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Shakespeare’s plays are so full of characters who show up to deliver a single line and then disappear that it’s almost impossible to assign each role to a different actor. Many productions distinguish between each actor’s multiple roles through costume changes, but in Quintessence Theatre’s production of The Tempest, onstage through Sunday, April 2, we meet most of the characters through masks.
Commedia dell’arte, the Italian theatrical style that inspired Quintessence’s Tempest, was a relatively new art form when Shakespeare’s works made their debut in England. Though there’s no evidence that commedia-style masks were used in Shakespeare’s plays at the time, the works did commonly make use of masks, both figuratively and literally: Elizabethan actors, like modern ones, were often cross-cast and would use masks to differentiate their characters. So this Quintessence production, featuring masks by Barbaric Yawp Workshop, might be truer to the plays’ original form than many other modern productions.
A tall order
But masked actors have to do a lot more work with their bodies, voices, and language than unmasked ones—multiplied by each character they play, especially with the physical comedy and movement-based work The Tempest sometimes requires. And add maneuvering with vision limited by masks, which might be hard to keep in place. And did I mention that the company of Quintessence’s Tempest also has to sing?
It is a tall order for any group of actors, but this Tempest company navigates the challenges of extensive mask work like the professionals that they are. If they struggled to sing or dance or speak or see with their masks, no one in the audience could tell. This is a testament to mask coach Trey Lyford, as well as to the other movement and vocal coaches and coordinators who contributed their talents to the production.
In other respects, this show is far from a traditional presentation. The action mostly takes place on a runway-shaped stage (designed by Ellen Moore and director Alex Burns) that thrusts diagonally into the theater, with no other set pieces or props to evoke the magical island. Instead, the settings are established by lights (Moore), sound (Burns), and a generous amount of dry ice. Jane Casanave’s costumes are versatile, allowing the masks to do a lot of the heavy lifting, with a few outstanding and ornate garments, such as the elaborately feathered harpy costume Ariel (Pat Moran) sports when appearing before the shipwrecked nobles who washed up on the island.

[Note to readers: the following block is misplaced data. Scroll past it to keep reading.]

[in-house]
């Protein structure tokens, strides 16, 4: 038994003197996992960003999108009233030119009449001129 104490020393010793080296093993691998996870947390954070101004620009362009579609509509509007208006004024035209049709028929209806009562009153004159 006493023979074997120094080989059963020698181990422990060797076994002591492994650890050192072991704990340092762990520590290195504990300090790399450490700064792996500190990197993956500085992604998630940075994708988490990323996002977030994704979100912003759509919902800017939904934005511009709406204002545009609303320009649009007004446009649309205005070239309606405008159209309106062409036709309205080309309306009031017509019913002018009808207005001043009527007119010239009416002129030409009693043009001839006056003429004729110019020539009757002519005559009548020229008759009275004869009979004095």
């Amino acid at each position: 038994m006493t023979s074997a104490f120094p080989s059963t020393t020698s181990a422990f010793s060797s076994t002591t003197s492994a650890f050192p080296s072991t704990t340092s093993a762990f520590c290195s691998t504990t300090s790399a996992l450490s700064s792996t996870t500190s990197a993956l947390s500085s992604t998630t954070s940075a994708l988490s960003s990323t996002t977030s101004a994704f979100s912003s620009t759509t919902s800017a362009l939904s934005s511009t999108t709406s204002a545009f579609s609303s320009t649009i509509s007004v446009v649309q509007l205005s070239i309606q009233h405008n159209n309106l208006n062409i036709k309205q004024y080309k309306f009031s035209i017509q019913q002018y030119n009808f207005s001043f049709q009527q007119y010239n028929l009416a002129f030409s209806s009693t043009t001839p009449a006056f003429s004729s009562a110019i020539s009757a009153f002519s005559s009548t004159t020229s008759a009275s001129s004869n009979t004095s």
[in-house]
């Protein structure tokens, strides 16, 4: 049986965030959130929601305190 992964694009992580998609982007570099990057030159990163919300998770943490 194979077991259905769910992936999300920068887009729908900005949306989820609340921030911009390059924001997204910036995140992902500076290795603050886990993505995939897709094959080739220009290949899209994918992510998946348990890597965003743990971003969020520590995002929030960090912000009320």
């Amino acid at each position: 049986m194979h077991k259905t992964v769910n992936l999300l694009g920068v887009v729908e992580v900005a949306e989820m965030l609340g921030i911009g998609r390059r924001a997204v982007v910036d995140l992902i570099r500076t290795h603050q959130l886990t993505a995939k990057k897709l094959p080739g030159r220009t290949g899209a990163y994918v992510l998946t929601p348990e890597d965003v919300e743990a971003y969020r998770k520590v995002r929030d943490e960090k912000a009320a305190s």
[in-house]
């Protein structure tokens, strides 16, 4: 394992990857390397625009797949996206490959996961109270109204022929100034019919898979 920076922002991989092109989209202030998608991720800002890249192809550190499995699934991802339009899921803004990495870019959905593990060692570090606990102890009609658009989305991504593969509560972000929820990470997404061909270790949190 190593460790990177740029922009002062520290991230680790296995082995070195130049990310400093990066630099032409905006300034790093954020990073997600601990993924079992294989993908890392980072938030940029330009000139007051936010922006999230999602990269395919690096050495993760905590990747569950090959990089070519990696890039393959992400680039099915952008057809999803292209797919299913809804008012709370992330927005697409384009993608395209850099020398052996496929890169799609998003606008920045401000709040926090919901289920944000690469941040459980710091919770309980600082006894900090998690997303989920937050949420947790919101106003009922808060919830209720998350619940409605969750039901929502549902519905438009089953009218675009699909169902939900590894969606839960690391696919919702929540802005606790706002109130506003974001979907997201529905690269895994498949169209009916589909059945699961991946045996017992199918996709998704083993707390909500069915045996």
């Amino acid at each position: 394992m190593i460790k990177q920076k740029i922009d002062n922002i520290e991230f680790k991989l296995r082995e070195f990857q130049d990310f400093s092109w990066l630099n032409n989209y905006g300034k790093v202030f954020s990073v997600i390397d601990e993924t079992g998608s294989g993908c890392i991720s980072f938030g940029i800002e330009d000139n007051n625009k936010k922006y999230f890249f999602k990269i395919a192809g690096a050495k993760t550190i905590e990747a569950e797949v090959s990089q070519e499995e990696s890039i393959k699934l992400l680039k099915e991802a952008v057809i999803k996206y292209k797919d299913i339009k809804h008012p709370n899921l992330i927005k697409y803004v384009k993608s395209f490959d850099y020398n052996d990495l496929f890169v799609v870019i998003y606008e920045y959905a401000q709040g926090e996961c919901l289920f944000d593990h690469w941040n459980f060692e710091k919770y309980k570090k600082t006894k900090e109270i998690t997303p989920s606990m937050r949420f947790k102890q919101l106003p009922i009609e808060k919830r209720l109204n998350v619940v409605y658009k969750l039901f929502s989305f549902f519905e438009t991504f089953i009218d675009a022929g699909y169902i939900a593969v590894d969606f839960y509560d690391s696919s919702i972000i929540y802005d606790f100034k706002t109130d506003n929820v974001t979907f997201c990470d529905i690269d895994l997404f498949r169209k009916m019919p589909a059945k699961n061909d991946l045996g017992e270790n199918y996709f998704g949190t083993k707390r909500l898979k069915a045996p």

Burns’s layout of the Sedgwick’s black-box theater means that no two members of the audience see the same thing. It’s disorienting at first, until you get used to taking a wide view of the playing space.
Worth the trip
Often, adding a celebrity to a Philadelphia production means the rest of the company is forgotten. But as Prospero, storied actor Lawrence Pressman is an effective straight man in the chaos of the play. Quintessence regulars Jered McLenigan, Gregory Isaac, and Hillary Parker are especially good at holding their own here, especially in their scenes as Stephano, Caliban, and Trinculo, respectively. Marielle Issa (Miranda) and Langston Reese (Ferdinand), as well as Moran as Ariel, have the most onstage interaction with Pressman’s Prospero, and also shine where lesser actors might dim next to the star.
With a talented cast led by an actor you’ve probably seen countless times on TV or in film, impressive mask work, and inventive staging, Quintessence’s production of The Tempest is worth the trip to Mount Airy.
What, When, Where
The Tempest. By William Shakespeare, directed by Alex Burns. $20-$64. Through April 2, 2023, at Sedgwick Theater, 7131 Germantown Avenue, Philadelphia. (215) 987-4450 or quintessencetheatre.org.
Masks are encouraged but not required.
The Sedgwick is a wheelchair-accessible theater, and different seating accommodations may be made at the time of purchase. Open captioning is available at some performances.
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